An average of almost 71 new companies were formed every day in the first quarter of 2019, according to a new report by CRIF Vision-net.
In total, 6,413 new companies were formed in Ireland in the first quarter of 2019, the best Q1 figures in the past 13 years – up almost 14% on the previously record-breaking first quarter of 2018.
Professional services was the biggest contributor to new start-ups in Quarter One. The professional services industry saw 1,448 new start-ups in the first three months of the year, presenting a 22% increase on this time last year. Social and personal services grew by 50% (945 new companies). The third largest sector was financial services, however it decreased by one percent to 708 new start-up companies (compared to 715 in Q1 2018). Construction saw a modest one percent growth during this time.
In total, 12 counties recorded double-digit growth in start-ups in Quarter One. Dublin recorded the highest number of start-ups with 3,089 start-ups established in the capital in the first quarter of the new year, amounting to almost 50% of the total number of start-ups established.
Cork followed with 690 new companies in the first quarter – up 13.3% on Q1 2018, with Galway coming in third with 236 new start-ups established in Q1 2019 - down by just 1.2% on Q1 2018. Limerick saw 210 new start-ups created, representing a 7.7% increase on the same period last year.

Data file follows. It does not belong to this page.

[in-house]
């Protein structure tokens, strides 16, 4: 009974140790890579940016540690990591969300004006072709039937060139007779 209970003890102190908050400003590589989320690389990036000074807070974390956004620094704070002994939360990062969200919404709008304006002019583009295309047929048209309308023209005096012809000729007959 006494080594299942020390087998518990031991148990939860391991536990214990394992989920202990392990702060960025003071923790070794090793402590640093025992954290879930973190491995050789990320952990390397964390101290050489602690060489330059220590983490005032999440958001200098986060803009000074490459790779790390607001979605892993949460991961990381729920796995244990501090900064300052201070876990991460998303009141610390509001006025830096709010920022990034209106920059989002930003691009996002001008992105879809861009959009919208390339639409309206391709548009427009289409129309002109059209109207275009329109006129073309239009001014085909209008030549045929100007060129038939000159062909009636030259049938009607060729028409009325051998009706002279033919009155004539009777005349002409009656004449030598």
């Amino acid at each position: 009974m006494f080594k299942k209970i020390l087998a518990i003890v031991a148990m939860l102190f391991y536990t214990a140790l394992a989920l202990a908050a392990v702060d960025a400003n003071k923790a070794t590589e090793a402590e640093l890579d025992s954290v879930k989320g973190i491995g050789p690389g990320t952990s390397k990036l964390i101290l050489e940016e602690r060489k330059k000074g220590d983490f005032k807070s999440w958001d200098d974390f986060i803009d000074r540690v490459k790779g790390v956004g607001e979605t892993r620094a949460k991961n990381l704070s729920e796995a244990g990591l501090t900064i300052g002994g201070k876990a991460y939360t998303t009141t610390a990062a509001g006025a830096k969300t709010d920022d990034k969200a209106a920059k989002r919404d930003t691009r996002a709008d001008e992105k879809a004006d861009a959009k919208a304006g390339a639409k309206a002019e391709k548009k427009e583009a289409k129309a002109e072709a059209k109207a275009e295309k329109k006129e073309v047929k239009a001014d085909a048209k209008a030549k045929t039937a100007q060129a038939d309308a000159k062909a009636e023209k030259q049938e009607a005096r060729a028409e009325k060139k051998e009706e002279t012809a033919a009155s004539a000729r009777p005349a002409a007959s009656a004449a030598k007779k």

This Quarter One growth in company start-ups wasn’t limited to the counties with the largest urban populations. Louth (up 21%), Donegal (up 16.5%), Kerry (up 7%), Wicklow (up 14%) and Wexford (up 38%) all saw significant increases in new company start-ups.
CRIF Vision-net say Brexit remains the greatest challenge of 2019 and sits at the very top of all business agendas amongst companies big and small. This concern is particularly acute for companies vulnerable to supply chain disruption, costly tariffs and border checks potentially on the horizon.
Commenting on the quarterly data, CRIF Regional Director for the UK and Ireland, Sara Costantini said, "We are very encouraged by the continued growth in Irish company start-ups in Quarter One. In fact, our international data indicates that we are on course to outperform some of Europe’s biggest economies, including Germany, in 2019."
She added, "While the domestic economy is thriving, external challenges continue to loom large and our data suggests this cloud of uncertainty is being felt across many other European economies. The next number of weeks will be crucial in shaping European market confidence in 2019 and beyond."